79R5798 MAM-D

By:  Giddings                                                   H.C.R. No. 65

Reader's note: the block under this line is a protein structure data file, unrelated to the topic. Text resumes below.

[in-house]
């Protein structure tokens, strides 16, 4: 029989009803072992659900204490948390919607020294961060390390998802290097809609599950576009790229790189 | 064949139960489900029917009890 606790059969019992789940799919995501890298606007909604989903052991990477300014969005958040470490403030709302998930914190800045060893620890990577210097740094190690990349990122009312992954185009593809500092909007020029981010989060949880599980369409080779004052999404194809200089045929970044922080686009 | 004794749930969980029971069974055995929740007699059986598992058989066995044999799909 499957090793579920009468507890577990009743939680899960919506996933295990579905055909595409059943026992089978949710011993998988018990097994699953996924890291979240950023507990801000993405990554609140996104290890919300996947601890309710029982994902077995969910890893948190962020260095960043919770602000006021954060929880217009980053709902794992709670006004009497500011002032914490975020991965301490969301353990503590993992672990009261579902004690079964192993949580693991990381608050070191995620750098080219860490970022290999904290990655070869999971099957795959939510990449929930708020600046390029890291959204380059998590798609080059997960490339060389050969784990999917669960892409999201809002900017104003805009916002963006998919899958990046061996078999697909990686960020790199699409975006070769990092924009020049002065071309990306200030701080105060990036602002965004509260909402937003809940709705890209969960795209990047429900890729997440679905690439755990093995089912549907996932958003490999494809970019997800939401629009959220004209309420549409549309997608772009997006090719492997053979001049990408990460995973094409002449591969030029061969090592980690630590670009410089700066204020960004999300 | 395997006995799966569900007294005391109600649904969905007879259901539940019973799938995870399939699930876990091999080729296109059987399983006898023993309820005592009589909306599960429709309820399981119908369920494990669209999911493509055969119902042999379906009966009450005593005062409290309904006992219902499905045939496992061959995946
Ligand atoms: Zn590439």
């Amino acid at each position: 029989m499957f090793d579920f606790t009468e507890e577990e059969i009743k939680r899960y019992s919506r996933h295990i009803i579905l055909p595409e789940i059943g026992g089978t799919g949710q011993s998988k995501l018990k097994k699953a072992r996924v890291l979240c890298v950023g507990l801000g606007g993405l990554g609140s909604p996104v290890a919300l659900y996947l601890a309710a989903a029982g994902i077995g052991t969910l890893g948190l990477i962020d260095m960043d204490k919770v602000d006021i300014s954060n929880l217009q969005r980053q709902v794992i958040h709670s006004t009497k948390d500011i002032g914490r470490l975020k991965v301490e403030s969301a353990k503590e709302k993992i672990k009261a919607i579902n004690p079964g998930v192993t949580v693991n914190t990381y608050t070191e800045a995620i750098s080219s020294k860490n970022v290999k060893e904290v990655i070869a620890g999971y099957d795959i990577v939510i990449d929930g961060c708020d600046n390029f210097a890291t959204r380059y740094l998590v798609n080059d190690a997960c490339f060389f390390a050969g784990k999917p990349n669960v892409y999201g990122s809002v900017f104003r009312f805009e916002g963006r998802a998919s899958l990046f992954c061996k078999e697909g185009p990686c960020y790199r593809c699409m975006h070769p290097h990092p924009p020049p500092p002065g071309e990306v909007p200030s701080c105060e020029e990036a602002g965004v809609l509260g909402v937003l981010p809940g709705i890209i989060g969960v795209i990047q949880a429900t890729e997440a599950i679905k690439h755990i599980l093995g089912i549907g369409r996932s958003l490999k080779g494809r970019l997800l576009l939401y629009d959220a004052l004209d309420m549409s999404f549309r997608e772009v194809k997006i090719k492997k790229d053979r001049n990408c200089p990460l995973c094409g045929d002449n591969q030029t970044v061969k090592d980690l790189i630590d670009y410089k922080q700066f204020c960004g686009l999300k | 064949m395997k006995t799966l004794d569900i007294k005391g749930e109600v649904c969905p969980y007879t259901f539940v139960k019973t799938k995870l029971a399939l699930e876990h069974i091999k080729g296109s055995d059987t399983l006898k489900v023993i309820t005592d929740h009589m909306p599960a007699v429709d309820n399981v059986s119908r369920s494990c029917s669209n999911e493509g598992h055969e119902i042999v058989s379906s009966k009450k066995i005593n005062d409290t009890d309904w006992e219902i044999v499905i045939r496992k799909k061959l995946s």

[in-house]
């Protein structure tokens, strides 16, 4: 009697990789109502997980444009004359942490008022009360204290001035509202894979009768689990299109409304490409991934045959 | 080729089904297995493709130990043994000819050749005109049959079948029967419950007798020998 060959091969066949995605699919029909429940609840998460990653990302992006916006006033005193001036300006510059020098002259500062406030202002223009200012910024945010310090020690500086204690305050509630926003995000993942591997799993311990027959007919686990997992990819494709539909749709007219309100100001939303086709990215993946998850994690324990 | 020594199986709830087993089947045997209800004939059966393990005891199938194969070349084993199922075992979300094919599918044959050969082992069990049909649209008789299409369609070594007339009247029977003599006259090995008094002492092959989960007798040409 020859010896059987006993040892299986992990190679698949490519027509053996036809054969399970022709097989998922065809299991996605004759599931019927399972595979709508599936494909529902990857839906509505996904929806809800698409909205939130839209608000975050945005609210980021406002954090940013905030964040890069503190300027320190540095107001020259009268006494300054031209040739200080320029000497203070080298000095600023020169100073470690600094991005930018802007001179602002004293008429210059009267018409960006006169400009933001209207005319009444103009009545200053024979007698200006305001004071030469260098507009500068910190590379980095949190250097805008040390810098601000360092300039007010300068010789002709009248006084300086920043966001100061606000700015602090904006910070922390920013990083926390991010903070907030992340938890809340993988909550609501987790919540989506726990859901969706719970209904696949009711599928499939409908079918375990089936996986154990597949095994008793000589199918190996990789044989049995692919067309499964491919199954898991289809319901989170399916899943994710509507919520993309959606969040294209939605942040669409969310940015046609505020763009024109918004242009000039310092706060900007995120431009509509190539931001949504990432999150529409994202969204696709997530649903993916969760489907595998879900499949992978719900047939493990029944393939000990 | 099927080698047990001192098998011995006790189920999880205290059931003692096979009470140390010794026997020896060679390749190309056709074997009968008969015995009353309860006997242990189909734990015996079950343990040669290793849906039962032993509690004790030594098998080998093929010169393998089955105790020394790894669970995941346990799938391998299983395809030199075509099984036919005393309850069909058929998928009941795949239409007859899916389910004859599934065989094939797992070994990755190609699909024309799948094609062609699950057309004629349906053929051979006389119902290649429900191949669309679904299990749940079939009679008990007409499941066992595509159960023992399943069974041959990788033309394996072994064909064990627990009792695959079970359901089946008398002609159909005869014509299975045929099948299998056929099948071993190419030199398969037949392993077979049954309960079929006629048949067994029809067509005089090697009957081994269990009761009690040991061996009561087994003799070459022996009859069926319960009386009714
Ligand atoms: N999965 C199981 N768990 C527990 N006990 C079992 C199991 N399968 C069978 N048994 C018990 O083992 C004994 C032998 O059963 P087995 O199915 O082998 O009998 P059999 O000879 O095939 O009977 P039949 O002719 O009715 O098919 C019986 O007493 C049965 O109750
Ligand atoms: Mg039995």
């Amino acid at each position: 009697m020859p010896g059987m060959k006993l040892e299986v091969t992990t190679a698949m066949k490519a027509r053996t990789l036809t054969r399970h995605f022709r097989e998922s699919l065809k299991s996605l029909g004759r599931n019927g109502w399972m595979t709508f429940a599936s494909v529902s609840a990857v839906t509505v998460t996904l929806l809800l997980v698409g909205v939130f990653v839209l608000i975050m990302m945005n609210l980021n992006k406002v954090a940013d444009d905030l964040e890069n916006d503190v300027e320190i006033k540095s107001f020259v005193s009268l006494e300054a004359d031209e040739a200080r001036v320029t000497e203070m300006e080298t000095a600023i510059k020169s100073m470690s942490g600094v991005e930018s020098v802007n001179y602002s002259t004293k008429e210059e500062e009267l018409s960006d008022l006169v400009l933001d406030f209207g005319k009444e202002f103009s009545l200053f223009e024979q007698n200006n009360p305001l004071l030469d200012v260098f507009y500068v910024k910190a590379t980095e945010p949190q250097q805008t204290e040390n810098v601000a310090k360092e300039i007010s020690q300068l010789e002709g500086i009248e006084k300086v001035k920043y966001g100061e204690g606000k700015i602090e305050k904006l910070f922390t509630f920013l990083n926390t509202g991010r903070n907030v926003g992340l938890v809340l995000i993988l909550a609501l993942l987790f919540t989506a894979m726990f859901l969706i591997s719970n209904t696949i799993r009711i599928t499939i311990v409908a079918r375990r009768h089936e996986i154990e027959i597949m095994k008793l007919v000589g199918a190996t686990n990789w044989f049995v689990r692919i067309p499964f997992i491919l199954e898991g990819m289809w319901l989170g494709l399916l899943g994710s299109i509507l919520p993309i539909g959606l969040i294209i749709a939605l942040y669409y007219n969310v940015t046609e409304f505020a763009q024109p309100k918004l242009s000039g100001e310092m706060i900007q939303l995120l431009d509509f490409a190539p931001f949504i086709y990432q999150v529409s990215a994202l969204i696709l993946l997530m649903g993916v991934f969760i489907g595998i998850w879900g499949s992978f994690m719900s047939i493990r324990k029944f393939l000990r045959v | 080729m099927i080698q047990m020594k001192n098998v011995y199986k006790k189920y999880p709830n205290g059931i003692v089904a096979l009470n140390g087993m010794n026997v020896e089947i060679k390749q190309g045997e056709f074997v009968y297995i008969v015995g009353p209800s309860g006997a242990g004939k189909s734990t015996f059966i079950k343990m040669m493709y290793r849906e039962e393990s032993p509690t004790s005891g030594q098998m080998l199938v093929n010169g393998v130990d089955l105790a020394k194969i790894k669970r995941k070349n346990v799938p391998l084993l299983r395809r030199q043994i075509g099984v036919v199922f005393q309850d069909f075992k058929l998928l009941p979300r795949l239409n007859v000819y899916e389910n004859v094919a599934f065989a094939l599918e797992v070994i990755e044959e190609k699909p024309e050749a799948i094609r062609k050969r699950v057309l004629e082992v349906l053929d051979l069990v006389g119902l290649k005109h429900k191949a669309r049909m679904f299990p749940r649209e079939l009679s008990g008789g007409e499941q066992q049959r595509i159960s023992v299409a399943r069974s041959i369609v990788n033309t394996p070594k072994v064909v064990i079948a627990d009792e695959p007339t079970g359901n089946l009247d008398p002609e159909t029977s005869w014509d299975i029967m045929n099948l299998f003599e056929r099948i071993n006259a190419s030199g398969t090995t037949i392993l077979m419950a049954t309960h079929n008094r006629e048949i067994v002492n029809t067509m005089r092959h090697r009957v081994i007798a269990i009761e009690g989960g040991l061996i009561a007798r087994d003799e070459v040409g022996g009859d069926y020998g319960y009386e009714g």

WHEREAS, The celebration of Black History Month in February 2005 provides an opportunity to recognize the rich cultural heritage and significant contributions of African-Americans in the State of Texas; and WHEREAS, Black History Month is now an annual observance that began as Negro History Week in 1926 and was later renamed Black History Week; originally proposed by Carter Godwin Woodson, an African-American historian known today as the "Father of Black History," it was a time to "dramatize the achievements of the race, not to play up grievances but to demonstrate what Negroes had achieved . . ."; Woodson noted that ". . . the achievements of the Negro properly set forth will crown him as a factor in human progress and a maker of human civilization," as he chose the week in the month of February containing the birthdays of Frederick Douglass and Abraham Lincoln, two individuals who did much to pave the way for a better life for African-Americans; and WHEREAS, In 1976, Black History Week expanded to become a monthlong event officially acknowledged by the United States government when President Gerald Ford, on February 10th of that year, urged Americans to pay ". . . tribute to Black History Month and the message of courage and perseverance it brings to all of us"; and WHEREAS, People of African descent have a long history in Texas; in 1528, less than ten years after explorers claimed Texas in the name of King Charles I, a Moor named Estevanico accompanied the Spanish explorer Alvar Nunez Cabeza de Vaca on a trek across Texas; by the late 1700's some 450 people of African descent were living in Spanish Texas, and in the early 1800's many African-Americans from the South escaped across the Sabine River to freedom, often settling in East Texas, where they undertook a variety of occupations; by the close of the 18th century, they comprised approximately 15 percent of the population of Texas; and WHEREAS, In the 19th century, before emancipation, African-Americans played an enormous role in producing the state's agricultural bounty and also worked as skilled artisans; after the Civil War, many moved to urban centers and, in the years to follow, provided manpower for new industries that were established; and WHEREAS, African-American infantry and cavalry garrisoned forts in West Texas during the Indian Wars; known as "Buffalo Soldiers," they patrolled the frontier with the assistance of Seminole-Negro Indian scouts, built roads, and escorted mail carriers; Sergeant Emmanuel Stance, stationed at Fort McKavett, was the first African-American who fought in the Indian Wars to be awarded the Medal of Honor; and WHEREAS, Since the early 1800's, African-Americans have been involved in the cattle industry; one of the most famous black native-Texan cowboys was Bill Pickett, who became a Wild West rodeo performer and who is believed to have originated the bulldogging event; and WHEREAS, In the mid-20th century, African-Americans in Texas significantly advanced the civil rights movement by filing and winning lawsuits that outlawed the "white primary" and helped to integrate graduate and professional schools; in more recent years, officials such as Representatives Barbara Jordan, George "Mickey" Leland, Craig Washington, Eddie Bernice Johnson, Sheila Jackson-Lee, and Al Green, Texas Supreme Court Justices Wallace Jefferson and Dale Wainwright, and Texas Court of Criminal Appeals Justice Morris Overstreet, Texas Railroad Commission Chairman Michael L. Williams, and others have taken their place in the public arena; and WHEREAS, Among the many notable black Texan contributors to the arts and humanities have been the musicians Blind Lemon Jefferson, Huddie "Leadbelly" Ledbetter, Scott Joplin, and Eddie Durham, historian and folklorist J. Mason Brewer, as well as artist John Biggers; and WHEREAS, African-Americans have been a significant part of the population of Texas for hundreds of years, and the celebration of Black History Month acknowledges and promotes the immeasurable benefits of a truly diverse society; now, therefore, be it RESOLVED, That the 79th Legislature of the State of Texas, Regular Session, 2005, hereby designate the month of February 2005 as Black History Month in Texas and encourage all citizens to learn more about the history and contributions of African-Americans in the Lone Star State.